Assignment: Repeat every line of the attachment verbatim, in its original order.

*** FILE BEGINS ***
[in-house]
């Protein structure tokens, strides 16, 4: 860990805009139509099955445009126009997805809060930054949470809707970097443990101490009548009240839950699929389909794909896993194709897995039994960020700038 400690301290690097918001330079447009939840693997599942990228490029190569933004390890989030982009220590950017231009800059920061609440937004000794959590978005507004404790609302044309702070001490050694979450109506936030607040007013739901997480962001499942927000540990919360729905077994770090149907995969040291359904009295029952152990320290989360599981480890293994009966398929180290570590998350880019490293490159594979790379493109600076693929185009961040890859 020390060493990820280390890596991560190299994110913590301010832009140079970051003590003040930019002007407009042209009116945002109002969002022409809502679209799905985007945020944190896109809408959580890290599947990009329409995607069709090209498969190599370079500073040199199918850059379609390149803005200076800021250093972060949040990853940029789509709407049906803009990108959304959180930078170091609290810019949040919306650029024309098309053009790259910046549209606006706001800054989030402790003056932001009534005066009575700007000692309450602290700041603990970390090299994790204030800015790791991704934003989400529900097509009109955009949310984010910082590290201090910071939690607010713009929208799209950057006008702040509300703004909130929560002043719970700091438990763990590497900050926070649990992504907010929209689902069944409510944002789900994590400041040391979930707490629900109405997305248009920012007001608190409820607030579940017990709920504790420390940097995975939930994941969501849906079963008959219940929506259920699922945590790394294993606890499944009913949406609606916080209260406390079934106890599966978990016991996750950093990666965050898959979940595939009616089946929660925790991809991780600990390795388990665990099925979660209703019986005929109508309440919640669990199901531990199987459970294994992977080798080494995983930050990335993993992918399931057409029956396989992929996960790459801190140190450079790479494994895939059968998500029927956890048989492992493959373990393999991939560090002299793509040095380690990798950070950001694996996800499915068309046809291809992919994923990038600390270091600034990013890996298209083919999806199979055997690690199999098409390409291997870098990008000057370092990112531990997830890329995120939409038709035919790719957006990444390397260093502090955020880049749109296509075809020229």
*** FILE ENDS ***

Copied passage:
[in-house]
């Protein structure tokens, strides 16, 4: 860990805009139509099955445009126009997805809060930054949470809707970097443990101490009548009240839950699929389909794909896993194709897995039994960020700038 400690301290690097918001330079447009939840693997599942990228490029190569933004390890989030982009220590950017231009800059920061609440937004000794959590978005507004404790609302044309702070001490050694979450109506936030607040007013739901997480962001499942927000540990919360729905077994770090149907995969040291359904009295029952152990320290989360599981480890293994009966398929180290570590998350880019490293490159594979790379493109600076693929185009961040890859 020390060493990820280390890596991560190299994110913590301010832009140079970051003590003040930019002007407009042209009116945002109002969002022409809502679209799905985007945020944190896109809408959580890290599947990009329409995607069709090209498969190599370079500073040199199918850059379609390149803005200076800021250093972060949040990853940029789509709407049906803009990108959304959180930078170091609290810019949040919306650029024309098309053009790259910046549209606006706001800054989030402790003056932001009534005066009575700007000692309450602290700041603990970390090299994790204030800015790791991704934003989400529900097509009109955009949310984010910082590290201090910071939690607010713009929208799209950057006008702040509300703004909130929560002043719970700091438990763990590497900050926070649990992504907010929209689902069944409510944002789900994590400041040391979930707490629900109405997305248009920012007001608190409820607030579940017990709920504790420390940097995975939930994941969501849906079963008959219940929506259920699922945590790394294993606890499944009913949406609606916080209260406390079934106890599966978990016991996750950093990666965050898959979940595939009616089946929660925790991809991780600990390795388990665990099925979660209703019986005929109508309440919640669990199901531990199987459970294994992977080798080494995983930050990335993993992918399931057409029956396989992929996960790459801190140190450079790479494994895939059968998500029927956890048989492992493959373990393999991939560090002299793509040095380690990798950070950001694996996800499915068309046809291809992919994923990038600390270091600034990013890996298209083919999806199979055997690690199999098409390409291997870098990008000057370092990112531990997830890329995120939409038709035919790719957006990444390397260093502090955020880049749109296509075809020229």